May 14, 2008
Icelandic legislator and Icelandic Modern Media Initiative co-founder Birgitta Jonsdottir
When WikiLeaks burst onto the international stage in 2010, the small Nordic nation of Iceland offered it a safe haven. Now American whistleblower Edward Snowden may be seeking that country’s protection, and at least one member of its parliament says she’s ready to help.
“Memorial Day,” according to Wikipedia, “is a United States federal holiday observed on the last Monday of May …. Formerly known as Decoration Day, it commemorates U.S. men and women who died while in the military service.”
I confess to mixed feelings. On the one hand, it’s easy for remembrance of those killed in history’s wars to metamorphose into something else — glorification of the wars they died in or of the states they died in service to, for example. On the other hand, Santayana’s words ring true: “Those who cannot remember the past are condemned to repeat it.”
“[F]orce alone cannot make us safe. We cannot use force everywhere that a radical ideology takes root; and in the absence of a strategy that reduces the well-spring of extremism, a perpetual war – through drones or Special Forces or troop deployments – will prove self-defeating, and alter our country in troubling ways.” ~ Barack Obama, May 23, 2013
President Obama’s declaration that “America is at a crossroads” in the fight against terror, a fight that is increasingly turning inwards, setting its sights on homegrown extremists, should give every American pause.
Comrades, —- The Arab uprisings and Occupy Wall Street and the rest of global uprisings since 2011 have opened more doors for us to communicate and realize more than ever how our struggles against the state and dominant power structures are interconnected and the same. Our fight against the beast is one; we are informed and inspired by your past and current struggles, as well as we know that you are informed and inspired by our struggles, yet we still have a long way to go to understand one another and scale up our common fight. —- Our collective is a small group of radicals, deep ecologists, anarchists, and feminists, and we haven’t done much compared with the great sacrifices of many of our comrades elsewhere. Yet we know we also speak the mind of many of our comrades in the Arab world from Morocco to Syria, who encountered the same dilemmas while communicating with their Western counterparts.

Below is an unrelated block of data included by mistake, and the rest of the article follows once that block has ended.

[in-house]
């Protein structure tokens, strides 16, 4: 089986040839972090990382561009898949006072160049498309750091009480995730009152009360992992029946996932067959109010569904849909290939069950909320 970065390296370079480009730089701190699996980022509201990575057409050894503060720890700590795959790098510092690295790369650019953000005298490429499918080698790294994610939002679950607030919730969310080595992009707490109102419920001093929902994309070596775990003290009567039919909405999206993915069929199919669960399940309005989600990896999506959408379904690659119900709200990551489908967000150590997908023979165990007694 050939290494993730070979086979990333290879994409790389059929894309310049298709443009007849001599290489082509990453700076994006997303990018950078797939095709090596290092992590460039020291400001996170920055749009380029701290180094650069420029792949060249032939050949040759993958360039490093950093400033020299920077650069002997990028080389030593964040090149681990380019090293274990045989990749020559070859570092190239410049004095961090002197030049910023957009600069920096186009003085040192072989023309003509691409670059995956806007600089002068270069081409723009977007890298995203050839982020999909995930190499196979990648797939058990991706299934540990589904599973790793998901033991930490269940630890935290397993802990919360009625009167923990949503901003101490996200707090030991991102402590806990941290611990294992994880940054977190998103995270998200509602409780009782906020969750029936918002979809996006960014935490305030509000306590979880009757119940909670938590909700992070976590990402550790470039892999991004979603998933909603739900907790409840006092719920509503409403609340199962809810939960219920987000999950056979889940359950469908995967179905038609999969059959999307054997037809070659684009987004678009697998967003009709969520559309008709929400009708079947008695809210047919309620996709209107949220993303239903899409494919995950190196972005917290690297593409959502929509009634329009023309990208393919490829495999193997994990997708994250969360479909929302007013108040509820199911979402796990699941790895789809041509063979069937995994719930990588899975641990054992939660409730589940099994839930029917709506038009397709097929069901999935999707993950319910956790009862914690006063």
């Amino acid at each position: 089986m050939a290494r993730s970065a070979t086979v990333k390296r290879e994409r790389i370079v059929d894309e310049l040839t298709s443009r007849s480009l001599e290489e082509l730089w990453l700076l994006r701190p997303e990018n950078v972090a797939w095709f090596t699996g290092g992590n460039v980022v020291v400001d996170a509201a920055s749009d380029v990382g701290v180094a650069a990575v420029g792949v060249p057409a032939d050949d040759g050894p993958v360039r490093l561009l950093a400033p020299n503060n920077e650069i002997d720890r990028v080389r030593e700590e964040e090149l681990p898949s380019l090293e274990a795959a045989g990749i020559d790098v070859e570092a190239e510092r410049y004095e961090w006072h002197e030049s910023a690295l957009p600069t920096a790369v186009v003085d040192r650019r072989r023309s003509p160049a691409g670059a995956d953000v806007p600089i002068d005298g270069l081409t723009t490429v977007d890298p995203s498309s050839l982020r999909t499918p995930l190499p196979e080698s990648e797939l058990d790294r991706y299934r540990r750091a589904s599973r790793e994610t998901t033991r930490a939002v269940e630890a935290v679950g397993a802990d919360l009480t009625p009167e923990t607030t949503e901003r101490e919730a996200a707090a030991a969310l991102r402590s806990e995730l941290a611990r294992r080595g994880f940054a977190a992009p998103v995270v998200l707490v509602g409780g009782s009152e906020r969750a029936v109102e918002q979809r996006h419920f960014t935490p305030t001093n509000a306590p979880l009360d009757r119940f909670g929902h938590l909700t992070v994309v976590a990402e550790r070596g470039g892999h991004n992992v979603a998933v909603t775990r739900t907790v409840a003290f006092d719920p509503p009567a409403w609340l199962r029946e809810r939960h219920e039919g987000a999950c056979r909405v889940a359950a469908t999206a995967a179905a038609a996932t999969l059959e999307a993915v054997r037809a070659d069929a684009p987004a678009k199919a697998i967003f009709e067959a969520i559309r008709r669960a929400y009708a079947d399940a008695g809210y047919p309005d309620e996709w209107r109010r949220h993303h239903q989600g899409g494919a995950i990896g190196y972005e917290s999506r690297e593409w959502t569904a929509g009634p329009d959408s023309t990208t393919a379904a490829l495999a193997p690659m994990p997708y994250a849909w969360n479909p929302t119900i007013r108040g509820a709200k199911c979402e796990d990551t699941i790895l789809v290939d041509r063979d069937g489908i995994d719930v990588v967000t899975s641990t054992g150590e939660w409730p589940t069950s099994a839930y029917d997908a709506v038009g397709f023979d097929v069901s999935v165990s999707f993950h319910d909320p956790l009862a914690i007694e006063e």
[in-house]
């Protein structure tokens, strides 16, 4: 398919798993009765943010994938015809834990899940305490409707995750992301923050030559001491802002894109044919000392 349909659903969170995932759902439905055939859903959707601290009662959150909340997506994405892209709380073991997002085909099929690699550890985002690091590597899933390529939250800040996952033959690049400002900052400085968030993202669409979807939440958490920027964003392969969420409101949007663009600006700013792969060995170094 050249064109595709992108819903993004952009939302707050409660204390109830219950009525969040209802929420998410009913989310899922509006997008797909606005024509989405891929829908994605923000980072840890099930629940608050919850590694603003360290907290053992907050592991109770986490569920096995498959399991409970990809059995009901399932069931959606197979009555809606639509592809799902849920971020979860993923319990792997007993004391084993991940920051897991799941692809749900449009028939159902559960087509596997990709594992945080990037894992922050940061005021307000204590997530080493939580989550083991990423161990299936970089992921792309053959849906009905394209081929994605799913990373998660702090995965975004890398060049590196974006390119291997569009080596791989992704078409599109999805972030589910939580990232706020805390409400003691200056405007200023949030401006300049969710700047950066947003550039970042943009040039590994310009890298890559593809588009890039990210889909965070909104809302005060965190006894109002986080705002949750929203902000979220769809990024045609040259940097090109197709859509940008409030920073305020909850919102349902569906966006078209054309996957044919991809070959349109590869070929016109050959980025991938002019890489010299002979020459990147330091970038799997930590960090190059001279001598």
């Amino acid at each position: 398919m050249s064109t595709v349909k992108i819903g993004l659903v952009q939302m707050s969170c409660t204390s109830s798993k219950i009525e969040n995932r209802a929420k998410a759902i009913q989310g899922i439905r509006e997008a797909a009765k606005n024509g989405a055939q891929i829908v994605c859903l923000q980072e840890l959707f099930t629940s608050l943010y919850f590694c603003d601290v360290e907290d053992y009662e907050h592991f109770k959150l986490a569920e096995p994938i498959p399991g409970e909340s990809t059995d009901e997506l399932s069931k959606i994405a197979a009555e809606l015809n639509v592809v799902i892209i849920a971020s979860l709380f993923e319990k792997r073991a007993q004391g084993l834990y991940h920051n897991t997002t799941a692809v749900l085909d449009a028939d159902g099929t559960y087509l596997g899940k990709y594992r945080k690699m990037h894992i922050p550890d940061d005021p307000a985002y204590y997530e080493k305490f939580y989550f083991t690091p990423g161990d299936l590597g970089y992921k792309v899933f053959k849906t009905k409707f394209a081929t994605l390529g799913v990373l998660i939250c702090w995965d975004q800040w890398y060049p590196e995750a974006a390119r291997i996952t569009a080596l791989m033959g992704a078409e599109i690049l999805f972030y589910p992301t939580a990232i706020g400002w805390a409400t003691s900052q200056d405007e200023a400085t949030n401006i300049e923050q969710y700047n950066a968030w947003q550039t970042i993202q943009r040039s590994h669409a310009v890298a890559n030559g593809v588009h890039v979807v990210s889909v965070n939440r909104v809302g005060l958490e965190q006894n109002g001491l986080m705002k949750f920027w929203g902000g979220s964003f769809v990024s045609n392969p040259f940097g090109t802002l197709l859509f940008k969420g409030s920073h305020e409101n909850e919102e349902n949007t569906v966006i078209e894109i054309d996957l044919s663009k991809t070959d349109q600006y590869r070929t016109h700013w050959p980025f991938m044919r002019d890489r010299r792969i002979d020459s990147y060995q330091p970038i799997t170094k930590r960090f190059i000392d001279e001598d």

Conventional wisdom in American politics focuses only on American costs in the war in Iraq: the casualties to U.S. soldiers, the financial costs, and sometimes the strategic costs. But the human cost to the Iraqis themselves are nearly ignored in political discourse, the news media, and intellectual circles. This site is a corrective to those oversights. We present empirical reports, studies, and other accounts that convey and assess the consequences of war for the people of Iraq.
Looking Back on Ten Years of War, Trauma, Death, & Displacement
Major studies of war mortality
Three major studies of war mortality have been done in Iraq. Two appeared in The Lancet, the British medical journal, and one appeared in the New England Journal of Medicine. They bear strong similarities in their findings, but have some important differences, too.
Posted by Lew Rockwell on March 21, 2011 08:17 AM
The American soldiers took more than 4,000 photos of their civilian Afghan kills and “trophies,”but the evidence is, as usual, being hidden from us and the world. And we know what little we know thanks to a foreign news source (Der Spiegel, in this case). And btw, I do not for a minute believe that this was a “rogue” outfit, but typical of at least a substantial minority—the men who join the army because they enjoy killing. More…